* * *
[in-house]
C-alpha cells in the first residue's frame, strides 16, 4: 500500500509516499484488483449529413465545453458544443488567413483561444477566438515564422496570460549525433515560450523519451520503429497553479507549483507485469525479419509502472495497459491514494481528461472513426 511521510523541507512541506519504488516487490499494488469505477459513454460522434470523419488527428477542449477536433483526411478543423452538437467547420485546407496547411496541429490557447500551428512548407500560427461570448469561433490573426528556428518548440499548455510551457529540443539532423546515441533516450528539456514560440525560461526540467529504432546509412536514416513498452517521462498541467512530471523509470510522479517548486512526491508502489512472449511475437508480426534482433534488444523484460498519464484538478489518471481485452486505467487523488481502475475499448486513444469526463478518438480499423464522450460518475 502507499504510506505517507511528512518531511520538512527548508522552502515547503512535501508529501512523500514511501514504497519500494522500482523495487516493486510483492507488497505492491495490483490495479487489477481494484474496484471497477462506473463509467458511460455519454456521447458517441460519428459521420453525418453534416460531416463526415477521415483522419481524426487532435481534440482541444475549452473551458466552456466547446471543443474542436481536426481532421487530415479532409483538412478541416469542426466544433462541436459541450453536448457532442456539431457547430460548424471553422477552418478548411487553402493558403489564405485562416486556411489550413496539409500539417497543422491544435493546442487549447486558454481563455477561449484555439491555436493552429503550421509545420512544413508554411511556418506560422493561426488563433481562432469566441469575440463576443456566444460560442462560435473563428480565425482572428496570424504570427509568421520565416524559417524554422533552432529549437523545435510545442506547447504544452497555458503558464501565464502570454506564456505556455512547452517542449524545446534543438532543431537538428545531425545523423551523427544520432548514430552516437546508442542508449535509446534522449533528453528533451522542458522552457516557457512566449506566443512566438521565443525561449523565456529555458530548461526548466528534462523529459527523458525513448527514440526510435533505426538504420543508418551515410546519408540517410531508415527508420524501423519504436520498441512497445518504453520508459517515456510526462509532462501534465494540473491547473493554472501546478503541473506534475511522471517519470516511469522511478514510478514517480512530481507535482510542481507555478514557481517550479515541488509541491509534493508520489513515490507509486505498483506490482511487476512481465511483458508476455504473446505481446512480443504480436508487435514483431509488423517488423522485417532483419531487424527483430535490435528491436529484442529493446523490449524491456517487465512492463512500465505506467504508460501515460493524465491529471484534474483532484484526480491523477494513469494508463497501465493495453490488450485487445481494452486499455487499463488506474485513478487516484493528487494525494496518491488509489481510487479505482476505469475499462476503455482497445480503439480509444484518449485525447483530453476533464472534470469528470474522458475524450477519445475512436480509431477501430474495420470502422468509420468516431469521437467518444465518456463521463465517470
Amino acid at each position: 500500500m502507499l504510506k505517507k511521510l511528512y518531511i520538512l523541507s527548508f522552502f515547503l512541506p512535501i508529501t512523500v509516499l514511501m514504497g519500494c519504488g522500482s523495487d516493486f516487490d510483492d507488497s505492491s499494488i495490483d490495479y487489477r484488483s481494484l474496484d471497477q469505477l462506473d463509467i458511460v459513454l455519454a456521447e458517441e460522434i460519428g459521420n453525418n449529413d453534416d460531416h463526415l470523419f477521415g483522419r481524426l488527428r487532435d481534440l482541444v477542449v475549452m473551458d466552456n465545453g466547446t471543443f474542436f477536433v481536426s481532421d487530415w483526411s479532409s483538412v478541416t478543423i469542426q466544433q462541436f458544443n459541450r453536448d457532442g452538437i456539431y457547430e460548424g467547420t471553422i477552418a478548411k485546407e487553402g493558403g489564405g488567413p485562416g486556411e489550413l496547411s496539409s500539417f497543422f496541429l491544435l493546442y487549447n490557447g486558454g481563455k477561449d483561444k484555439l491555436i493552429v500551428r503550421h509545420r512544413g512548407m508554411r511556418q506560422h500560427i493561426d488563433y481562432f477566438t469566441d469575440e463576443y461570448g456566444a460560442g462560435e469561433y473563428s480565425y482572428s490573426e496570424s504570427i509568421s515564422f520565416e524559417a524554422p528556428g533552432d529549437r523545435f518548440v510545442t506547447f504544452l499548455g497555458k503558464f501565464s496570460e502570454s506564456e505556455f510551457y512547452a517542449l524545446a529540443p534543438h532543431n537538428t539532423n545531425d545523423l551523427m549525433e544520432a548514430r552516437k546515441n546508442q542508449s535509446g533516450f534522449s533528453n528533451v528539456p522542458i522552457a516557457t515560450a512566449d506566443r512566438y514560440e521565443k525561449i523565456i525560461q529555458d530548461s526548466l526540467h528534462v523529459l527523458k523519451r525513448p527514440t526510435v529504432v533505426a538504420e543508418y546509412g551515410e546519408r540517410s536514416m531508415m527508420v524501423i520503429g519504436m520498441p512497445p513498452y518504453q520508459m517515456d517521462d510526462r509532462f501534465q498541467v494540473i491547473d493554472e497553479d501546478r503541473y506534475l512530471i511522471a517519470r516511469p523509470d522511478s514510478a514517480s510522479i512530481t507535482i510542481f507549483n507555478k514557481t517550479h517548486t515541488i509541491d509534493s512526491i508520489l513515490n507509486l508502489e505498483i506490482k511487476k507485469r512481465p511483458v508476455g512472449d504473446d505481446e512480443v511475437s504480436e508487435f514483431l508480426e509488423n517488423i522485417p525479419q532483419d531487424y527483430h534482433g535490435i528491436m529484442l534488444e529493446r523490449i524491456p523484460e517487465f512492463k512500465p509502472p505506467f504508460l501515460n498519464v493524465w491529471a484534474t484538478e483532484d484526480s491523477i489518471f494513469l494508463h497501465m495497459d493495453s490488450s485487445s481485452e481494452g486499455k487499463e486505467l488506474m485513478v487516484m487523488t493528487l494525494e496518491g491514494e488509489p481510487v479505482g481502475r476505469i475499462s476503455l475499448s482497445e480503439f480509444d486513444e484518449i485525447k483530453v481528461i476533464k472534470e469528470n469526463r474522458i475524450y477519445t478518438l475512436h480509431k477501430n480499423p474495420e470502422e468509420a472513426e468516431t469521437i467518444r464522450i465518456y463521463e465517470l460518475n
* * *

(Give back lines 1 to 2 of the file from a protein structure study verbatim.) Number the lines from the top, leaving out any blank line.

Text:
[in-house]
C-alpha cells in the first residue's frame, strides 16, 4: 500500500509516499484488483449529413465545453458544443488567413483561444477566438515564422496570460549525433515560450523519451520503429497553479507549483507485469525479419509502472495497459491514494481528461472513426 511521510523541507512541506519504488516487490499494488469505477459513454460522434470523419488527428477542449477536433483526411478543423452538437467547420485546407496547411496541429490557447500551428512548407500560427461570448469561433490573426528556428518548440499548455510551457529540443539532423546515441533516450528539456514560440525560461526540467529504432546509412536514416513498452517521462498541467512530471523509470510522479517548486512526491508502489512472449511475437508480426534482433534488444523484460498519464484538478489518471481485452486505467487523488481502475475499448486513444469526463478518438480499423464522450460518475 502507499504510506505517507511528512518531511520538512527548508522552502515547503512535501508529501512523500514511501514504497519500494522500482523495487516493486510483492507488497505492491495490483490495479487489477481494484474496484471497477462506473463509467458511460455519454456521447458517441460519428459521420453525418453534416460531416463526415477521415483522419481524426487532435481534440482541444475549452473551458466552456466547446471543443474542436481536426481532421487530415479532409483538412478541416469542426466544433462541436459541450453536448457532442456539431457547430460548424471553422477552418478548411487553402493558403489564405485562416486556411489550413496539409500539417497543422491544435493546442487549447486558454481563455477561449484555439491555436493552429503550421509545420512544413508554411511556418506560422493561426488563433481562432469566441469575440463576443456566444460560442462560435473563428480565425482572428496570424504570427509568421520565416524559417524554422533552432529549437523545435510545442506547447504544452497555458503558464501565464502570454506564456505556455512547452517542449524545446534543438532543431537538428545531425545523423551523427544520432548514430552516437546508442542508449535509446534522449533528453528533451522542458522552457516557457512566449506566443512566438521565443525561449523565456529555458530548461526548466528534462523529459527523458525513448527514440526510435533505426538504420543508418551515410546519408540517410531508415527508420524501423519504436520498441512497445518504453520508459517515456510526462509532462501534465494540473491547473493554472501546478503541473506534475511522471517519470516511469522511478514510478514517480512530481507535482510542481507555478514557481517550479515541488509541491509534493508520489513515490507509486505498483506490482511487476512481465511483458508476455504473446505481446512480443504480436508487435514483431509488423517488423522485417532483419531487424527483430535490435528491436529484442529493446523490449524491456517487465512492463512500465505506467504508460501515460493524465491529471484534474483532484484526480491523477494513469494508463497501465493495453490488450485487445481494452486499455487499463488506474485513478487516484493528487494525494496518491488509489481510487479505482476505469475499462476503455482497445480503439480509444484518449485525447483530453476533464472534470469528470474522458475524450477519445475512436480509431477501430474495420470502422468509420468516431469521437467518444465518456463521463465517470